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FERRARI’S NEW MOMENTUM
It’s not a Formula One Ferrari, but Franco Ferrari stoles, the result of years of research and skilled craftsmanship, may be considered as exclusive and sophisticated.
Founded in 1973, the company recently turned a new leaf with the demise of the designer Franco Ferrari earlier this year. This left his sister, Maria Laura Ferrari, to continue designing and developing the product on her own.
In addition, Achille Pinto, a textile company based outside Como, took control of the Franco Ferrari brand in June for an undisclosed sum.
“We plan to grow the company and double its sales in the next three years,” said Matteo Uliassi, chief executive of Franco Ferrari and grandson of Achille Pinto, who founded the company in 1933. “We want to expand Franco Ferrari’s customer base in the world through a selected number of clients and opening corners and dedicated spaces,” said Uliassi in an interview at Ferrari’s headquarters in Como.
Ferrari sales were about $2 million last year. Achille Pinto reported sales of about $25 million.
Uliassi said he considered his company a technical and financial partner for Ferrari. “We have a team that researches materials at Pinto, and we often realized there were some designs we couldn’t develop because they were too expensive for our target,” said Uliassi. “Now we can pursue these ideas for Ferrari, which has a higher-end customer.”
The U.S. accounts for about 50 percent of Ferrari sales, and the line is available at department and specialty stores such as Saks Fifth Avenue, Bergdorf Goodman, Neiman Marcus, Bloomingdale’s and Nordstrom. Wholesale prices range between $60 and $200.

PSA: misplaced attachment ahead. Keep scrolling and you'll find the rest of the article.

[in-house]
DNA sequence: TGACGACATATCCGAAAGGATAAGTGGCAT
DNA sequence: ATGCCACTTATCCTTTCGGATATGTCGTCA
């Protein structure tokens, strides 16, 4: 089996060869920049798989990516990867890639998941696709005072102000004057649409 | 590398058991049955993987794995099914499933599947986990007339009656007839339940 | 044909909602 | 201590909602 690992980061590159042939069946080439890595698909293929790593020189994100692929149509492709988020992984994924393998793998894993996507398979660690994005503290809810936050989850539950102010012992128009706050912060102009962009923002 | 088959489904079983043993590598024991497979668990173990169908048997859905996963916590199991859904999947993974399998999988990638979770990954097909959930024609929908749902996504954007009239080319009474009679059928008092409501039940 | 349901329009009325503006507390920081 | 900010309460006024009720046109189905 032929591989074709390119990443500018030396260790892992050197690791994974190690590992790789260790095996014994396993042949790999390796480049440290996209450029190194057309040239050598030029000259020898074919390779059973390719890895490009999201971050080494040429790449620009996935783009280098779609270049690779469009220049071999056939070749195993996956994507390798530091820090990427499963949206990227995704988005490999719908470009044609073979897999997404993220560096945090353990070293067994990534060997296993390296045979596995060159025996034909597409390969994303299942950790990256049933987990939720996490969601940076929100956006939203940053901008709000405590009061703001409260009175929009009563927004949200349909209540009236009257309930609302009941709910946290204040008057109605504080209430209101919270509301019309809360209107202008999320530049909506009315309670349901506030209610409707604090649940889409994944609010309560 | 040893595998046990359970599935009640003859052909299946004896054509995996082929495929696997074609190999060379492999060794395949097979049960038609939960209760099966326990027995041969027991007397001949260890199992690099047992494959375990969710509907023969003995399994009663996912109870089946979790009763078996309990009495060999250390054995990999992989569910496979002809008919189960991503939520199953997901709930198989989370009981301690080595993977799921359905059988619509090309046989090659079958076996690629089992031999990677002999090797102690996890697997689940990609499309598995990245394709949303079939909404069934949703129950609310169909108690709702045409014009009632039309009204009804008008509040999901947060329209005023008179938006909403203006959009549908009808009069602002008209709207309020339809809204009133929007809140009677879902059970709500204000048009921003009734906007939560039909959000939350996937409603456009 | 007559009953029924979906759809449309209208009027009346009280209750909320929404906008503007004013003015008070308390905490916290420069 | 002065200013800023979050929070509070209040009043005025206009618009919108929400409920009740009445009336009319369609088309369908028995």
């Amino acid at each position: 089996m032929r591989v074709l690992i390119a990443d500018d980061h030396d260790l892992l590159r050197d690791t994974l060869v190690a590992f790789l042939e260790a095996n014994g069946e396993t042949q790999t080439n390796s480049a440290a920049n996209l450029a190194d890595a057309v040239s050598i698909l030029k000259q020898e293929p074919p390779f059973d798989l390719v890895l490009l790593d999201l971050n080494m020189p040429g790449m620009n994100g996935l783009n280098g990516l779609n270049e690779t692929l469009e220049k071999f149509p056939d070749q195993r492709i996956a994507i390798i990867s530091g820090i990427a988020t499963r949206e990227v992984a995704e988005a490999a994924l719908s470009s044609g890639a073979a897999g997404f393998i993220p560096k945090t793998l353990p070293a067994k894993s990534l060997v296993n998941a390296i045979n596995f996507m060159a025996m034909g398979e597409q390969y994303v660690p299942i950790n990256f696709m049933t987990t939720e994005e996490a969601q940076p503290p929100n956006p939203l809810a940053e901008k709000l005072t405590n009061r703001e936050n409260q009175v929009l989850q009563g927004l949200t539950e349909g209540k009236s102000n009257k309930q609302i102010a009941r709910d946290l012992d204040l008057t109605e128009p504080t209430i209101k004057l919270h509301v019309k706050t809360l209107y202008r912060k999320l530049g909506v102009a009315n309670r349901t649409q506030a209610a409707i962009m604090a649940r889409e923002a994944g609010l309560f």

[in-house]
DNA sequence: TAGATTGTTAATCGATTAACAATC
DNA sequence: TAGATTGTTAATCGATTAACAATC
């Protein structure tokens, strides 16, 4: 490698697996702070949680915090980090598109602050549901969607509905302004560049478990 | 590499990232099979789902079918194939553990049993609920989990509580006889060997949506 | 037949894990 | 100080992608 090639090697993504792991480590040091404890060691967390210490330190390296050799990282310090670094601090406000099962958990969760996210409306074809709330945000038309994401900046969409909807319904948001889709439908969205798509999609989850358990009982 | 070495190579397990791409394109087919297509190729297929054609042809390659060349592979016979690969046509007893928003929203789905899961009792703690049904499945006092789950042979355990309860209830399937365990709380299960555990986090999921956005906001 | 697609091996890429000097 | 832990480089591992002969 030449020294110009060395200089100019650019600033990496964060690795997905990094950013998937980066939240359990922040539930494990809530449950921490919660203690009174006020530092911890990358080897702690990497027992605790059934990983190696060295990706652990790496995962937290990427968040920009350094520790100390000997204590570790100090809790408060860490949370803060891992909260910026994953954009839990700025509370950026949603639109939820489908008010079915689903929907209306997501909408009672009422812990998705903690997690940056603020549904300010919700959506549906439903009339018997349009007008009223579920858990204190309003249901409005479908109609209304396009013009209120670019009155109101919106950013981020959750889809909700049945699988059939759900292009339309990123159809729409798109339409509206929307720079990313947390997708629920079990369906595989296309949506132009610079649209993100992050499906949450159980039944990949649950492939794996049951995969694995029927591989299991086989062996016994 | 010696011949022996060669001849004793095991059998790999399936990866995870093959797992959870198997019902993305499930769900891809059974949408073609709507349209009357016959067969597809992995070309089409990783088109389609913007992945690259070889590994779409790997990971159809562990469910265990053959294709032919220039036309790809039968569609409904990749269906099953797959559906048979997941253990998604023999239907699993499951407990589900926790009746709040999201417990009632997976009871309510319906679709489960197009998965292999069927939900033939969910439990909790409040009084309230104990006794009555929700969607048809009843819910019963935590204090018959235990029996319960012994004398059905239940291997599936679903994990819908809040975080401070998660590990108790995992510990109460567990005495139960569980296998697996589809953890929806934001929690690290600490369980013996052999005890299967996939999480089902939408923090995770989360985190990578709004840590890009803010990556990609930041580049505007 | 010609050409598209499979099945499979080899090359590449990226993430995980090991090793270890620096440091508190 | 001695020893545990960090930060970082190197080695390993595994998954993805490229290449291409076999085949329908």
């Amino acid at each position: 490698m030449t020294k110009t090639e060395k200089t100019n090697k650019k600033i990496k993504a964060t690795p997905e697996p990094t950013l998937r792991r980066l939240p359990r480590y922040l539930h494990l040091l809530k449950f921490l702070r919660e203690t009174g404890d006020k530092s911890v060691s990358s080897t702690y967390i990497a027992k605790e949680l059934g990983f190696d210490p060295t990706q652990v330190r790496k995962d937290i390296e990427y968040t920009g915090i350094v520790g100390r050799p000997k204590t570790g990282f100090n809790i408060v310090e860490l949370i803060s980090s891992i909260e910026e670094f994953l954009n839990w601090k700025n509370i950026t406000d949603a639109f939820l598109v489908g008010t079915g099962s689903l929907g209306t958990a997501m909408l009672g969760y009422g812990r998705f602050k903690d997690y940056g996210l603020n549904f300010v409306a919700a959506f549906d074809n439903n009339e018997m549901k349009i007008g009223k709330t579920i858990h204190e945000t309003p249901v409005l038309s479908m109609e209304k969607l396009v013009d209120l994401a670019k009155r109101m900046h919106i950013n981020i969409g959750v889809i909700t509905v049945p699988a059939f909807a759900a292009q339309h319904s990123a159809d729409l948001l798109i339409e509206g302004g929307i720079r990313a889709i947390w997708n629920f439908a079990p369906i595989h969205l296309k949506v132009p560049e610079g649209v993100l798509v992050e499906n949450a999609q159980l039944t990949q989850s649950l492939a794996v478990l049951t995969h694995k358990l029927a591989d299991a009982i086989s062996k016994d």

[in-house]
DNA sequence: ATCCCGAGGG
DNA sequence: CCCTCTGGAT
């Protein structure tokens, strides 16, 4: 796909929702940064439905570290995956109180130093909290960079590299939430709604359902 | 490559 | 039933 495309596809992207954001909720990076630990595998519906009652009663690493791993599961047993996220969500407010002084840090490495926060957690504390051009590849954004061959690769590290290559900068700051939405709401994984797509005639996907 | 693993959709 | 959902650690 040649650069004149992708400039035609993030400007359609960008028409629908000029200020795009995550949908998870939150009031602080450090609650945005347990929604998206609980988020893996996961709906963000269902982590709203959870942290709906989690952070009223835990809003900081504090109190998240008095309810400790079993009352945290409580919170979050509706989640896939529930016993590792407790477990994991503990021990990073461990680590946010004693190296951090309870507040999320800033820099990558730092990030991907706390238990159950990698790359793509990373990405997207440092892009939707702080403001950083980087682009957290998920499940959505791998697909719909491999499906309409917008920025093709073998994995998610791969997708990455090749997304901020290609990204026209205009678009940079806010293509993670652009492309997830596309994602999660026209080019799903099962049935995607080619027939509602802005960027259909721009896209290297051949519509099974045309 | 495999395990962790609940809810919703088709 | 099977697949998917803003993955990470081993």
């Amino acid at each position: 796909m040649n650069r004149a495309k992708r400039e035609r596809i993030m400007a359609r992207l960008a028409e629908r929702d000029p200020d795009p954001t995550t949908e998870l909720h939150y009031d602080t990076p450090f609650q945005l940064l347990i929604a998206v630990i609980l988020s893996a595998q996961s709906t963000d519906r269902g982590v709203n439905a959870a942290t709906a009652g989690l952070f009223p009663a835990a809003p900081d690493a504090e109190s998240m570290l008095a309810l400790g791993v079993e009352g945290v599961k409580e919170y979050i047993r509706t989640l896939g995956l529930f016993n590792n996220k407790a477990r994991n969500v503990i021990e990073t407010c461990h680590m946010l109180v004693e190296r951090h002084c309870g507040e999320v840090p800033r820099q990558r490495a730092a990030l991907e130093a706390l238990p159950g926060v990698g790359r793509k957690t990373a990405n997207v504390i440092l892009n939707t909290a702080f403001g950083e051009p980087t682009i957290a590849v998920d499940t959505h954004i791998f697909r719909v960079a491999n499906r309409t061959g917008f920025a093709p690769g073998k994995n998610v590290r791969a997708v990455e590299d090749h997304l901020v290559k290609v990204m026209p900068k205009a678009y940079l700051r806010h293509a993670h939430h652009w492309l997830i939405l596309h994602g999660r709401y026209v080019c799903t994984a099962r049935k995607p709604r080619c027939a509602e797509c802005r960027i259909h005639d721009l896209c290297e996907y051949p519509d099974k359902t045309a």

“Our bestsellers with American buyers are the most costly and elegant items for the evening,” said Uliassi. “They are not interested in economic pieces, they want luxurious materials and hand-made applications.”
For next spring, looks include weightless organza flowers applied to stoles in the same material in a delicate lavender shade or in black, silk georgette scarves in fuchsia, white or azure with tiny pearls attached by hand, lace tulle or macramé silk and linen evening stoles with jet trimmings, embossed or iridescent silk and jacquard stoles and leather stoles with a beehive or lace motif.
Designer Maria Laura Ferrari said the company relied on a highly skilled group of artisans living in the area for the quality of the details. “They are exceptionally deft with their hands, and it takes them only two hours to finish a stole,” she said. The company produces 100,000 pieces per year.
Franco Ferrari has over the years produced licensed stoles and shawls for fashion houses such as Gucci, Nina Ricci, Givenchy and Christian Dior.
This fall, Acqua di Parma is expanding its accessories line, which accounts for 20 percent of total business, with the introduction of alabaster candle holders, incense holders and a new travel collection called Buttersoft.
“We created the alabaster candle and incense holders to complete our range of accessories with unique, hand-crafted items in the true Italian tradition, but with a contemporary edge,” said Luca di Montezemolo, who owns the company together with Diego Della Valle, Paolo Borgomanero and LVMH Moët Hennessy Louis Vuitton.
Montezemolo said each piece has a translucent surface that reflects different shades of color, depending on the light. The alabaster candle stand retails for $125, and the incense holder for $95.
Buttersoft, meanwhile, includes a feather-light cube-shaped holdall, lined in black suede; a washable, stain-proof beauty zip; two travel bags in rounded shapes with a broad external pocket, and two inside pockets with washable internal lining. Metal details reproduce the classic Acqua di Parma cologne box. Other details include ergonomic grips, double contrasting stitching, reinforced corners and double-zip fastenings. Retail prices range from $700 to $950 for the bags, $215 for the cube and $275 for the beauty zip. The line will be available this fall at Neiman Marcus, Saks Fifth Avenue, Bergdorf Goodman and Barneys New York.